This is a thing (a doohickey, a thingamabob) I say quite a bit, usually on Facebook because I don’t get out all that much, and usually accompanied by some video clip or photograph as an example. When I do, there’s usually a bunch of people who like the thought, think it’s nice, and react that way they do to Internet memes of fluffy kitties, a few who understand even when I did not, and some who disagree, at least with the broad strokes I use to paint everyone that way. At first, I didn’t think too much about the phrase, to be perfectly honest. It felt right. I liked watching YouTube videos of people doing good things for others, but they’re like crack cocaine or Soldier Surprises Mom clips; just once, and you’re hooked.
In the past, I have said that I believe that when we’re born we’re not a tabula rasa, a blank slate. There is in all of us as human beings a bootstrap code that drives us, forms us, makes us people that not only participate in the social structure we become part of, but requires it to thrive and survive. It’s basic human nature, instinct, whatever term you care to give it. It’s the healthy primitive brain doing its thing, and part of that is a drive to care for the clan as a whole as well as the smallest of us, too. Actually, it may be a basic mammalian nature now that I think about it. Who can forget ever seeing the footage of a group of water buffalo attacking a crocodile that had leapt out of the water and grabbed a calf?
Sure, male lions sometimes eat their young, but they’re just assholes. Don’t interrupt.
Human nature is complicated, though. “Man’s inhumanity to man” is a phrase I remember first hearing in a junior high social studies class (do they still have those?). How can we explain the physical and emotional damage one person can do to another let alone to an entire people as we’ve done in our past as a species, and then still fit it into this framework of a preset nature imprinted into our genes?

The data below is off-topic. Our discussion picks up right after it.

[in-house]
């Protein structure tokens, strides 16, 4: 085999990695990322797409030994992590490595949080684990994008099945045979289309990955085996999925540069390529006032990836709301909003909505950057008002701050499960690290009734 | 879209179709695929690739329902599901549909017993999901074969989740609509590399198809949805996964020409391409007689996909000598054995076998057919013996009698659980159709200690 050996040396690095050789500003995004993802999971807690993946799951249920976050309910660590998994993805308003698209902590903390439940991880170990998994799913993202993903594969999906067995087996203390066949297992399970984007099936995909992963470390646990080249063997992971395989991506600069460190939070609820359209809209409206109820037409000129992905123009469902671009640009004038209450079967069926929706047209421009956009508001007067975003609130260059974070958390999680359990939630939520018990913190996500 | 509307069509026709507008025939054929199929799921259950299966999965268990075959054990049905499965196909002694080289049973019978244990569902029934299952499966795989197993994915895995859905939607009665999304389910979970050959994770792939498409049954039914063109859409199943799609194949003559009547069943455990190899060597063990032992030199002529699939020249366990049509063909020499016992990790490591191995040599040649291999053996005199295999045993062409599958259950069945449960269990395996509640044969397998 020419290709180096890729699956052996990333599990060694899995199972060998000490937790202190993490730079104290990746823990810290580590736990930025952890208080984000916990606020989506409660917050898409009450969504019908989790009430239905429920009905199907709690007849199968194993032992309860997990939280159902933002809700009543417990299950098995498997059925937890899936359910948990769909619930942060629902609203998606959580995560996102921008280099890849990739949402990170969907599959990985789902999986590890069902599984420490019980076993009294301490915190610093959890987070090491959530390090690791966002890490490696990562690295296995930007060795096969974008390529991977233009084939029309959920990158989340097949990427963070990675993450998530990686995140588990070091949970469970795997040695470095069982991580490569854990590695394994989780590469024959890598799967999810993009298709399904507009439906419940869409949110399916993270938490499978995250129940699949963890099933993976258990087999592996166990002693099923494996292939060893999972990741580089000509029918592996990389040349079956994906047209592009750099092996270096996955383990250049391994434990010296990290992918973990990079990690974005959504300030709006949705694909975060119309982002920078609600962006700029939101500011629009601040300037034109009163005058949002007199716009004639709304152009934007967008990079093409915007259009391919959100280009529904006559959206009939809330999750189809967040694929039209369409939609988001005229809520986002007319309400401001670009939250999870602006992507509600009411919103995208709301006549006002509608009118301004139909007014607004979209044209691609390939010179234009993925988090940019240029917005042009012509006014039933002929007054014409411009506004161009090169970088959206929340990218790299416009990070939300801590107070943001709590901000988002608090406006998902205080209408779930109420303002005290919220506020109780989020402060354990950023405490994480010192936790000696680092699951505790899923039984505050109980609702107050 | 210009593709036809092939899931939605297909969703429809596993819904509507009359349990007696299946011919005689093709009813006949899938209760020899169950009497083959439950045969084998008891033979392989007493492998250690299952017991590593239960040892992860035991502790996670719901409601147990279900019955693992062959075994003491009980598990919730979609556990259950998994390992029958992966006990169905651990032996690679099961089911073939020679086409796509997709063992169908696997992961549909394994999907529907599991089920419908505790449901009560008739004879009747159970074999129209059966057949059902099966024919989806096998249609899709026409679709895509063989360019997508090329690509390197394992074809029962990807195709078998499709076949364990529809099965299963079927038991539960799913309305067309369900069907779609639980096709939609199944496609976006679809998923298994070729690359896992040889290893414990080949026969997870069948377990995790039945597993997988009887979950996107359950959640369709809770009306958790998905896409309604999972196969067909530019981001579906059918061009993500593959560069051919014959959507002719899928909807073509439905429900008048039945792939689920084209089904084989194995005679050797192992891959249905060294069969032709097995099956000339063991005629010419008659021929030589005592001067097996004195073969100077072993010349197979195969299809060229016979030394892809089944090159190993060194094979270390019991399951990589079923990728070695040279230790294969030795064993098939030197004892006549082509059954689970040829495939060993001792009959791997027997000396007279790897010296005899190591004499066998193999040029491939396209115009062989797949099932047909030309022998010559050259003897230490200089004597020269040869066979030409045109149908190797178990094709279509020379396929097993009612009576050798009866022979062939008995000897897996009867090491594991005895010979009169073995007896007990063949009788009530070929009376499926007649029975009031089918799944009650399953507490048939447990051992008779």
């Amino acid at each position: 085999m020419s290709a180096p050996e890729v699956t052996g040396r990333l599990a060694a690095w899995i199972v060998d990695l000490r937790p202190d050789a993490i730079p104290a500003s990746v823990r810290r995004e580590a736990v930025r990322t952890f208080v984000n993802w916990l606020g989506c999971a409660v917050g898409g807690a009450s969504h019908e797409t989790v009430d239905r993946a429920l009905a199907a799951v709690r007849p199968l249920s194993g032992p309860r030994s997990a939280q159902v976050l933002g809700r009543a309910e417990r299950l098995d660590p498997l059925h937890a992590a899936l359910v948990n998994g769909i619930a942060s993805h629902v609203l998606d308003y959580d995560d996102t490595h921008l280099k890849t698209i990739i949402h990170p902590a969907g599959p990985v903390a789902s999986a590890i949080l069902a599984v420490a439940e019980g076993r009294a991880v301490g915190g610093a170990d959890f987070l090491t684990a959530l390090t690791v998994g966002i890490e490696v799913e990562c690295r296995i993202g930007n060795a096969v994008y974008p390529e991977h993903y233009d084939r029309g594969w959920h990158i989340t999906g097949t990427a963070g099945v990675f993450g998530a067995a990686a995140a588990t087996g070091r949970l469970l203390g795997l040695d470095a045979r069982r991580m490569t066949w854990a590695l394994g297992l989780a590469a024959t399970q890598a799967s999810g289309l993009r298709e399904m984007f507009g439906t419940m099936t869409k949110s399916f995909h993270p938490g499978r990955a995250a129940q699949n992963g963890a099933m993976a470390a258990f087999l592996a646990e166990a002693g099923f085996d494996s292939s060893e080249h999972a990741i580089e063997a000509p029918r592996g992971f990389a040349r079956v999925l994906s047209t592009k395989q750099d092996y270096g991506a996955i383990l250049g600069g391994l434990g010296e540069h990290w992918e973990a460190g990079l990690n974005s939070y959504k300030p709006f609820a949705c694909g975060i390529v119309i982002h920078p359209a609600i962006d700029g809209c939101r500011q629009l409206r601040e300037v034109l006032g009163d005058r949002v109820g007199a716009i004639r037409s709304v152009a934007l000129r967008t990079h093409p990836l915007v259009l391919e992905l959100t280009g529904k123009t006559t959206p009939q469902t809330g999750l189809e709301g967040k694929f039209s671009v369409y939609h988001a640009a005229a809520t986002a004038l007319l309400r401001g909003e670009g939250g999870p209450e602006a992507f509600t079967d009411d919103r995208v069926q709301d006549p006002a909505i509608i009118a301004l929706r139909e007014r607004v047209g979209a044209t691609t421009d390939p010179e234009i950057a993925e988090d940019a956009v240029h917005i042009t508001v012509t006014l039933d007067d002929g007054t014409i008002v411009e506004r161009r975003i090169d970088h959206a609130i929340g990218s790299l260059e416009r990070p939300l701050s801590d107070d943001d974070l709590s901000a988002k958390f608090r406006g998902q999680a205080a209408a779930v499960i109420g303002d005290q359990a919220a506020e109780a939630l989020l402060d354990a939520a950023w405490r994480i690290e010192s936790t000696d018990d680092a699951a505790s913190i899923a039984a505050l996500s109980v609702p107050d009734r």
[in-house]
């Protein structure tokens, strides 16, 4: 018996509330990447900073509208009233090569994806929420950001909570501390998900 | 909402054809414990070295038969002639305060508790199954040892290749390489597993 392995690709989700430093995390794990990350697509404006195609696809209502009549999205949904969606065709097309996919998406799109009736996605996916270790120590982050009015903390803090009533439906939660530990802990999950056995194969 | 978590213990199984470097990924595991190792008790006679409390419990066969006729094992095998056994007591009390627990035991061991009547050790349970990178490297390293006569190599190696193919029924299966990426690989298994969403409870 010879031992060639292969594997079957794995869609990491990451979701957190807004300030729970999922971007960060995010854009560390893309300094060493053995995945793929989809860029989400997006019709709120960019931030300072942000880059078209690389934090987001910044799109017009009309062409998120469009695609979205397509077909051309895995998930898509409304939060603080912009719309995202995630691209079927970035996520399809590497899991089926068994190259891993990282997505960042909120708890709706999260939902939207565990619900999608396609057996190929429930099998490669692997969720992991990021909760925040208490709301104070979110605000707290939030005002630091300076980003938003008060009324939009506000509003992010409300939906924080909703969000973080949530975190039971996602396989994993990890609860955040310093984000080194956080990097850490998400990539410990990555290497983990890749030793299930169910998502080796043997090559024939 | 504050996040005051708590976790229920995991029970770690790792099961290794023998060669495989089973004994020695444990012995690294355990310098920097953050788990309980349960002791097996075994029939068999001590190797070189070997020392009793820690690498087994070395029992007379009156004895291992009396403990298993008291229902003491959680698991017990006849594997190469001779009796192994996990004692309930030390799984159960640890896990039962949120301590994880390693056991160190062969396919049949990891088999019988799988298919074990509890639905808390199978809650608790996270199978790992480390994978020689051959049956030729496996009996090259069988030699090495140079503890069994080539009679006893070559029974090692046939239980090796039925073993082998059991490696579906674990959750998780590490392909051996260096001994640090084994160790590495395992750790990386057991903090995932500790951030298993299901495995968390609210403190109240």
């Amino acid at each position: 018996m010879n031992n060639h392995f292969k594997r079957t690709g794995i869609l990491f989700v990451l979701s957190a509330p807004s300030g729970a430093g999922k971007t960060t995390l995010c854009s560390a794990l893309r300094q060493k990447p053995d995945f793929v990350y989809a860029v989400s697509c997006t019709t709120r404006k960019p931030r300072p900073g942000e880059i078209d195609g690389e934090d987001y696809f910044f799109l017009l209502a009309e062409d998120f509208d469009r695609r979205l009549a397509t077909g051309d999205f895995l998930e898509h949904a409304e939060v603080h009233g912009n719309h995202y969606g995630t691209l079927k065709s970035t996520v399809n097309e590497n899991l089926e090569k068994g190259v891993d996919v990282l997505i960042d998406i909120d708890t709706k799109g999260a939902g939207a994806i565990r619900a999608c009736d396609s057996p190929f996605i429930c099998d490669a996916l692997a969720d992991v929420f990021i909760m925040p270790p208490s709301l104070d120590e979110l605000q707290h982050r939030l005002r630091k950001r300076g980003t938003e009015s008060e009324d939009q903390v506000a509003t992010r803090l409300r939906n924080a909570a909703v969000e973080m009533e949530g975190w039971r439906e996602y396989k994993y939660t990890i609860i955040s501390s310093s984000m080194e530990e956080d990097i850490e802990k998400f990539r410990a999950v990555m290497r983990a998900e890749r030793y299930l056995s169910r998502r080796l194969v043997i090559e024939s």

So many people much smarter than I will be able to answer that by discussing the intricacies of sociological development, debating nature versus nurture, and citing scholarly academic articles (many of which may even dispute my own points), and I could touch on all of those things if I was of a mind. In fact, a deeper exploration of those had been my primary goal when I first formed the idea for this essay. I’m not going to do that, though I will leave the door open for it later on. As often happens when we begin pondering stuff deep and difficult, all sorts of other neurons begin firing and thoughts we never realised we had come to the fore.
Occam’s razor, man. I say,
People are good
because it helps me feel good.
People, figuratively speaking, sometimes eat their young. It was a common saying (still is, I understand) among Toronto EMS medics about each other and our service. We all have the capacity to be assholes to some degree, some far worse than others, and I’ve been one more times than I care to remember. But though that simple three-word phrase isn’t completely true, I want it to be and thinking that way helps me heal.
There are those who consistently create angry and bitter tirades against the system on social media, whichever ghostly system it is that has harmed them. They seek relief, both literal and figurative, in the expression of their pain, perhaps justice, as well. I was that way for many years, and all it did was keep me miserable and spiralling downwards. I do believe in justice, I do believe in compensation when deserved, and I do believe assholery needs to be responded to, but effectively, not to the point where it eats into your own well-being and costs you bits of your own peace.
So I say that people are good, and post examples of it along with cute puppy pictures (ERHMERGHERD PUPPERS!), because my calm, my serenity, though sometimes tough to hang onto at times, is more important to me than anything else in the world.
That’s my story, and I’m sticking to it.